It’s always good for an office rat to get out of the office and take a closer look at some real equipment. So I appreciated very much my opportunity last week to visit the Viking Queen and learn about the technical choices and the experiences with this quite unusual ship.
First, some background: The Viking Queen is a 6000 ton supply vessel delivered to the shipowner Eidesvik in 2007. The ship’s purpose in life is to supply goods to offshore installations in the North Sea. It is unusual in at least two aspects: It has its accommodation area aft, and it is powered by LNG.
The first impression I have from the visit, is that the ship and its crew disproves the typical myth that LNG adds a lot of complexity to ship systems and associated operations. The picture series below starts at the bunkering station on deck where LNG is received through flexible cryogenic hoses from the quay. There are no requirements to double wall piping above deck, but inside the ship the piping needs to be routed inside bigger steel pipes. The fuel tank is a type C tank, which is inherently safe, and it is located in an area onboard where collisions will not harm it. From the tank, the LNG enters the cold box, which contains the pressure build up unit (PBU) which re-gasifies the LNG. As the fuel piping enters the engine room, the double wall piping requirement is substituted by a gas detection and ESD system, making the routing of pipes much simpler. The gas is routed through a few filters, and then into the engine combustion chambers. No pumps are involved, and no fuel treatment is necessary.
The second impression is related to the spirit of the crew. Clearly they are proud of their ship. A consequence of this of course is that everything is clean and tidy. No clutter around. And the crew are genuinely interested in the engines, systems, and equipment, making them much more likely to understand what is going on than an average crew. This is something I also observe with a slight touch of concern: There are no international or national legislation for training or skills of crew specifically related to LNG. Eidesvik has approached this by developing their own set of operational procedures and training requirements for their crew. Which is all good. But my concern is that not every ship operator in the world would be as proactive as Eidesvik in this respect.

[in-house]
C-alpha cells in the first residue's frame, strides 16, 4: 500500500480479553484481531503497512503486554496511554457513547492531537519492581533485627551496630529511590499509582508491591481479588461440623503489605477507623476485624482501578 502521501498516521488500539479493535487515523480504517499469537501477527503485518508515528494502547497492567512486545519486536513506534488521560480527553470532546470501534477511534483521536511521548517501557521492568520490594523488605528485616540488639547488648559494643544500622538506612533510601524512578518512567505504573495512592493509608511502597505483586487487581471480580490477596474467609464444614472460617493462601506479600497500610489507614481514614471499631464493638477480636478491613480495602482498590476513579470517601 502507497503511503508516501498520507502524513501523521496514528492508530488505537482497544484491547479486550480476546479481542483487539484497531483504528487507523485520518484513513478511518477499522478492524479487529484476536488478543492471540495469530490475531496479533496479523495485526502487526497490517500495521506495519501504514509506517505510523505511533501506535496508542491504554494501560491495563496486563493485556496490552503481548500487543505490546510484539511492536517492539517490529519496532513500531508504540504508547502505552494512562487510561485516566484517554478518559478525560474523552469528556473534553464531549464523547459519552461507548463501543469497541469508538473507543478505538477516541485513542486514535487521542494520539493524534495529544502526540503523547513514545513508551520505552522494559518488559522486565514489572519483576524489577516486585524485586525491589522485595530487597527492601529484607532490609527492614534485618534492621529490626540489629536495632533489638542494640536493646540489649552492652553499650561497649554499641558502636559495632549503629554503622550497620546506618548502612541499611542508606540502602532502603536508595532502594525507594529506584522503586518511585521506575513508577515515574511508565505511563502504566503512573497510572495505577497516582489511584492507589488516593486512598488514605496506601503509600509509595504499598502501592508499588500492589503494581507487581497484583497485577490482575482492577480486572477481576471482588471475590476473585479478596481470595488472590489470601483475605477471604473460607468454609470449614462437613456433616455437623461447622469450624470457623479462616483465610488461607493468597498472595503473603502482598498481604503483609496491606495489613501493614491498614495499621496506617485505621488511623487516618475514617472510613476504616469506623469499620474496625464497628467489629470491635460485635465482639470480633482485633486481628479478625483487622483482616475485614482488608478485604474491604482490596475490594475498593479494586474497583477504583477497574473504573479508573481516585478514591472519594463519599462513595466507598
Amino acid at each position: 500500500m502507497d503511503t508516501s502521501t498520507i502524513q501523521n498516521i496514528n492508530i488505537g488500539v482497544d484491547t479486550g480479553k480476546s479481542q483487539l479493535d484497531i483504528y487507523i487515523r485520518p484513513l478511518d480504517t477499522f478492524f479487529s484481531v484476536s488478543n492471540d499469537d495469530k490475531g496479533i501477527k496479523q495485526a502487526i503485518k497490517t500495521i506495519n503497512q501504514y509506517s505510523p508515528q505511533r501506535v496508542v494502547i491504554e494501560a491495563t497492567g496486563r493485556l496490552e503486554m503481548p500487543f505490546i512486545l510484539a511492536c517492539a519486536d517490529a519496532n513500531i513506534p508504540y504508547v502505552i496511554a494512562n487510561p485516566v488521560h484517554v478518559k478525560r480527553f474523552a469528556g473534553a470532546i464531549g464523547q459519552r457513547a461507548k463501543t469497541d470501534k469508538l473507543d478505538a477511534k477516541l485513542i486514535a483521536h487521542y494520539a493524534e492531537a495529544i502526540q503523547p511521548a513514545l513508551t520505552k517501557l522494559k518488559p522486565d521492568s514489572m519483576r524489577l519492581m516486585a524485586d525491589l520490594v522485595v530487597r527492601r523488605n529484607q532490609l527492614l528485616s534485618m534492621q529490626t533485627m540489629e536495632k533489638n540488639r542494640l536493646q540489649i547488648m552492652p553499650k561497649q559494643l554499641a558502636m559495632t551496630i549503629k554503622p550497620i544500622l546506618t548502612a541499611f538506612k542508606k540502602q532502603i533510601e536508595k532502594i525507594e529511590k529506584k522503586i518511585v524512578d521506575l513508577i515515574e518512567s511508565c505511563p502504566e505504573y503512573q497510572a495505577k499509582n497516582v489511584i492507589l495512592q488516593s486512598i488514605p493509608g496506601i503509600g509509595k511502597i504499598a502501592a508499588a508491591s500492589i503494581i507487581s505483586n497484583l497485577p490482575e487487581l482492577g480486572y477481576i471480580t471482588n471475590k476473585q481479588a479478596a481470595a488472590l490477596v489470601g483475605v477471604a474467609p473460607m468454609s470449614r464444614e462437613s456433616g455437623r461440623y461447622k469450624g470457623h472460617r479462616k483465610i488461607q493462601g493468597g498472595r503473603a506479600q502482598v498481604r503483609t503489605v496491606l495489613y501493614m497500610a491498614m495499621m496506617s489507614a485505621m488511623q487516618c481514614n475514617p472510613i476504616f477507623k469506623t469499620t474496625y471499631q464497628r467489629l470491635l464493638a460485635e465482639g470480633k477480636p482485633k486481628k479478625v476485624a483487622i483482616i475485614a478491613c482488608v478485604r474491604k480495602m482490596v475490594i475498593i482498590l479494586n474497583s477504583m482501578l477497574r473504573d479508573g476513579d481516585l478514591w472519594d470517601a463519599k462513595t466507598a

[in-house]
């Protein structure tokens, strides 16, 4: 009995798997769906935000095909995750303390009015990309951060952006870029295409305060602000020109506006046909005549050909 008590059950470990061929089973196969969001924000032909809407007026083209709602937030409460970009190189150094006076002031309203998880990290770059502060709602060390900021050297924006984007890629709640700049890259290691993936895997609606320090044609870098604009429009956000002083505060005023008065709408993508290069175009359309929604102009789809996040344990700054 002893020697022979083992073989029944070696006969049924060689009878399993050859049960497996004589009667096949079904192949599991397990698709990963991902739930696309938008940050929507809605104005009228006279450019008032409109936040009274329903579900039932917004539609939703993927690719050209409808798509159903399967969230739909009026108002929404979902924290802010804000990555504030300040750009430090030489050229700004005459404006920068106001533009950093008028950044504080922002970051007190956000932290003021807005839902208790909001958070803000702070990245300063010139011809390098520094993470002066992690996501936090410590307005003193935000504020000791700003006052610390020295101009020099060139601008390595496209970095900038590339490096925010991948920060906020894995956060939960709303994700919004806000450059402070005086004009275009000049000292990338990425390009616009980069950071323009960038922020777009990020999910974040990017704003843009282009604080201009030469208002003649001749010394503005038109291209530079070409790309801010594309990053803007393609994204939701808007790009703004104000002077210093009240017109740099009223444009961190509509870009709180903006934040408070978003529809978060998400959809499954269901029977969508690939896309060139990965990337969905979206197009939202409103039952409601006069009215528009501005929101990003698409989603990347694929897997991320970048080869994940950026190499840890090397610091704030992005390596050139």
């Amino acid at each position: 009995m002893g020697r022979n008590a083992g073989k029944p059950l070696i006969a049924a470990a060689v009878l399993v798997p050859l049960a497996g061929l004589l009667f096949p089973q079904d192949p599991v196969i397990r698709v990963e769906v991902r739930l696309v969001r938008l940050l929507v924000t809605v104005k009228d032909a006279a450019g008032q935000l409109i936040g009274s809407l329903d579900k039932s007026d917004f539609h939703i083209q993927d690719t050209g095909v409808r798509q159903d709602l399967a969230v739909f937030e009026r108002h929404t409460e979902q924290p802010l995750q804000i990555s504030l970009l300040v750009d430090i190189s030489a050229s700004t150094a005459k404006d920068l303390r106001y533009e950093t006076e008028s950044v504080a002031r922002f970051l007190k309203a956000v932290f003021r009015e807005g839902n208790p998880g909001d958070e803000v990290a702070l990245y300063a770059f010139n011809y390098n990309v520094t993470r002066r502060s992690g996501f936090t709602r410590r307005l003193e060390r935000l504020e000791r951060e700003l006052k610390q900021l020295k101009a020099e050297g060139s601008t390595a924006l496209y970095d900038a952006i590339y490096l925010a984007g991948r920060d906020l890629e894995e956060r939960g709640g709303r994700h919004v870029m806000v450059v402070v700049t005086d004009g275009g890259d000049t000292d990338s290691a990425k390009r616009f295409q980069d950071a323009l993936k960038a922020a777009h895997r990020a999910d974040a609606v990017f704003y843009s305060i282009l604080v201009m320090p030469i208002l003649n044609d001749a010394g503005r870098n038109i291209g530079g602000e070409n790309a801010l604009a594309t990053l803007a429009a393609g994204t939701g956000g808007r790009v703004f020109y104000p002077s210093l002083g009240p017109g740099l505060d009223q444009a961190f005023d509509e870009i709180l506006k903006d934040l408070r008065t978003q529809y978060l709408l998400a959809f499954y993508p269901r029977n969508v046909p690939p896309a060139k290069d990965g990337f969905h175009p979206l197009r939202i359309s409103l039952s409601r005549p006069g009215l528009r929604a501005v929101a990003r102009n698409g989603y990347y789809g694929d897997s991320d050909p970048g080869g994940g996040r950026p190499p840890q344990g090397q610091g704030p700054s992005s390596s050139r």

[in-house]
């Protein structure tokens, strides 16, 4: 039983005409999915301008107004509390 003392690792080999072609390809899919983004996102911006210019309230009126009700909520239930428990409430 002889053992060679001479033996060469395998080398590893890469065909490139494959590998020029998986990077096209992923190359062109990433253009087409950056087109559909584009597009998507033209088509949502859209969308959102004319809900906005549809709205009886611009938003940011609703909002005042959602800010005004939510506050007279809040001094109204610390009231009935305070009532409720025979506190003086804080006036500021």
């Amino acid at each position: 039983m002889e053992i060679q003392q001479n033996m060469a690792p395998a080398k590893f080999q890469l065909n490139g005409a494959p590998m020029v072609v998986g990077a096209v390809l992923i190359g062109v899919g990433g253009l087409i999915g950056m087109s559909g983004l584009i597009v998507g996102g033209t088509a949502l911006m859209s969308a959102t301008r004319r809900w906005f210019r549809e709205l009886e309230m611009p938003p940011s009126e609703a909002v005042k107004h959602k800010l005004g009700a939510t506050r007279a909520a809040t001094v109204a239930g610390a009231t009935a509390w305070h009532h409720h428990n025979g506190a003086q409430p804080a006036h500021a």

A common question I get when speaking about LNG fuelled ships is “what about maintenance? Is it less maintenance with them?” I still don’t have any statistics to put forward on this topic, but on a qualitative basis, the feedback from Eidesvik was very positive:
- The engine and the systems themselves are very clean, reducing the need for cleaning before doing maintenance activities.
- There is less particles and corrosive components in the system, leading to reduced need for preventive maintenance. They have no increased maintenance intervals on certain components, and there is room for more of this.
- Eidesvik reported no LNG-related downtime on of their ships.
As stated by the chief onboard, “The Viking Queen is a better ship”. I would like to extend a thanks to Eidesvik, both their management, and particularly the crew onboard for openly sharing their experiences. And with LNG fuelled ships in operation since 2003, who would have more experience to share than Eidesvik?